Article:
Huang Simin, October 13, 2016   “If you want to understand your own country, then you’ve  already stepped on the path to criminality.” — Ai Weiwei “Do you think there is dignity in living a good life in this country?” — Li Tingyu   Born and raised in Guangdong, Li Tingyu (李婷玉) was a student at Sun Yat-sen University in Guangzhou where she majored in English but dropped out in senior year. She had been working with her boyfriend Lu Yuyu (卢昱宇) on the self-published media known as 非新闻 (“Non-News”) until the couple’s detention on June 16 this year. The two were charged with “picking quarrels and provoking trouble” and are currently detained in the Dali Detention Center, Yunnan.   Li Tingyu and Lu Yuyu […]


Wu Qiang, July 6, 2016 As we were readying to post this translation, we learned that two lawyers met with Lu Yuyu and two other lawyers met with Li Tingyu on July 6 in the Dali Detention Center, Yunnan Province. — The Editors     “June 13, Monday, 94 incidents,” Lu Yuyu’s last tweet read on June 15. On June 24, the news spread that Lu Yuyu (卢昱宇) and his girlfriend Li Tingyu (李婷玉) were detained for “provoking disturbances.” Open his blogpost that day and you can see the 94 incidents grouped into categories, 5 of them highlighted, each with a link to the original post on Chinese social media (though some have long been censored). We learn that on June 13,  in 21 provinces […]


Yesterday we looked at three soft suppression tactics commonly used in China to end confrontations before they come to a head. These concepts from recent papers by  Kevin O’Brien and Rachel Stern were: using family members to negotiate with protesters, often with threats that these family members would lose their jobs or pensions (relational repression); vague boundaries of acceptable and unacceptable speech; and the traditional harsh punishments without clear explanations that push observers to see warnings for their own work (morality parables). Today I want to use these ideas to explore how these gov’t tactics can work to the protesters’ advantage, and how these soft suppression failures factored into the recent violence in Shifang. Relational Repression (link) As Kevin O’Brien saw in the protests in Zhejiang, while many people […]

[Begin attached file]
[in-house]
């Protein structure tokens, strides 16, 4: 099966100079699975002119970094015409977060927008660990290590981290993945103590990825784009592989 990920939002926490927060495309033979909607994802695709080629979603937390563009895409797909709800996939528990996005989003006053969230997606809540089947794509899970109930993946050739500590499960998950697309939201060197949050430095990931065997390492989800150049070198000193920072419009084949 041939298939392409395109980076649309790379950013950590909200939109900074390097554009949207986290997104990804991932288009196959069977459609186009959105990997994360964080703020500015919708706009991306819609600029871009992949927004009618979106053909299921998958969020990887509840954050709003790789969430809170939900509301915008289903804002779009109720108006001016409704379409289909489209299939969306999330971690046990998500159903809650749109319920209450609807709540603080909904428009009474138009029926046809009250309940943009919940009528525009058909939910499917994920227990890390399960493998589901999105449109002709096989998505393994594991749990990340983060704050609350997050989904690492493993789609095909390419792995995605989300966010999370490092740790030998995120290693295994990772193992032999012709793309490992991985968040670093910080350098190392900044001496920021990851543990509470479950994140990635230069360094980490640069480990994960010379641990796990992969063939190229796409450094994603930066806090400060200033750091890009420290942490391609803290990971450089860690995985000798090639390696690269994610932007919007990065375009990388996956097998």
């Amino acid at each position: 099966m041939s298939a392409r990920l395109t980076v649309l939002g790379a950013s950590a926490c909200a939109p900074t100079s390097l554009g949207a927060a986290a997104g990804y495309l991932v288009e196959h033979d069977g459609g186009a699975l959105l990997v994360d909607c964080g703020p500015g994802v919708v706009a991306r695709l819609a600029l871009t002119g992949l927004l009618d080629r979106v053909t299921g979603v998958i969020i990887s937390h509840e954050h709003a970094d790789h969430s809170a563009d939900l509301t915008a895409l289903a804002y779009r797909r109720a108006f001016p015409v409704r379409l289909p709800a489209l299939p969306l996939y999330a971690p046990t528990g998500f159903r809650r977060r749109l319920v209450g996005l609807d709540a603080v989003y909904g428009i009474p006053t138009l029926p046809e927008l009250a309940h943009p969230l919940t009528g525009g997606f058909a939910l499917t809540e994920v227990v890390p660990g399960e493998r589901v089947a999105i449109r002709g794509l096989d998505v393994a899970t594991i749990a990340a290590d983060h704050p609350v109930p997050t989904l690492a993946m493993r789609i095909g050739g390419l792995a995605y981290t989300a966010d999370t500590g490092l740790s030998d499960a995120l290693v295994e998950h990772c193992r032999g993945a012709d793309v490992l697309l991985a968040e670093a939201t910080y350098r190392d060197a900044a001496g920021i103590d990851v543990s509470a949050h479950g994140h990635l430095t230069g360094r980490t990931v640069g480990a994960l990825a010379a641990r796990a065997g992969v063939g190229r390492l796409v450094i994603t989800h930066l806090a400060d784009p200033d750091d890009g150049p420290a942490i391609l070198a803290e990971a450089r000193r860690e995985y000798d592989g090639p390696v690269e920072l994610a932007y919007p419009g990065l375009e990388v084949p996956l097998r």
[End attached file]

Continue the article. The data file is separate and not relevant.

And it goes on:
This is a developing story, and while I usually don’t comment on “sensitive” events as they happen, the stakes seem to be much higher this time. In a small village in Guangdong, the villagers have staged a revolt. All government officials and police have fled the village after months of demonstrations sparked by land grabs and public funds that seem to have gone missing. Now the village, and its thousands of inhabitants, are encircled by armed police who are demanding they give up their cause and return to normal life. The villagers however are insisting that the local gov’t apologize for the violence they have used against the people (including the death of an organizer while he was in police custody), as well as be […]


For those of you reading this outside of China, it’s important to understand that China has probably close to a dozen different kinds of police. There are traffic police, railway police, bus police and countless others. When there is a problem, like when my friend had her i-Pod stolen as she got on a bus, it took 6 phone calls to figure out which police should handle the case (ultimately it was the bus police, even though they didn’t think it was their jurisdiction because she wasn’t fully on the bus when it happened). Of these police, there is one branch that is the most feared and despised, they are known as the Chengguan (City Management). While most criticisms of gov’t agencies are only ever whispered […]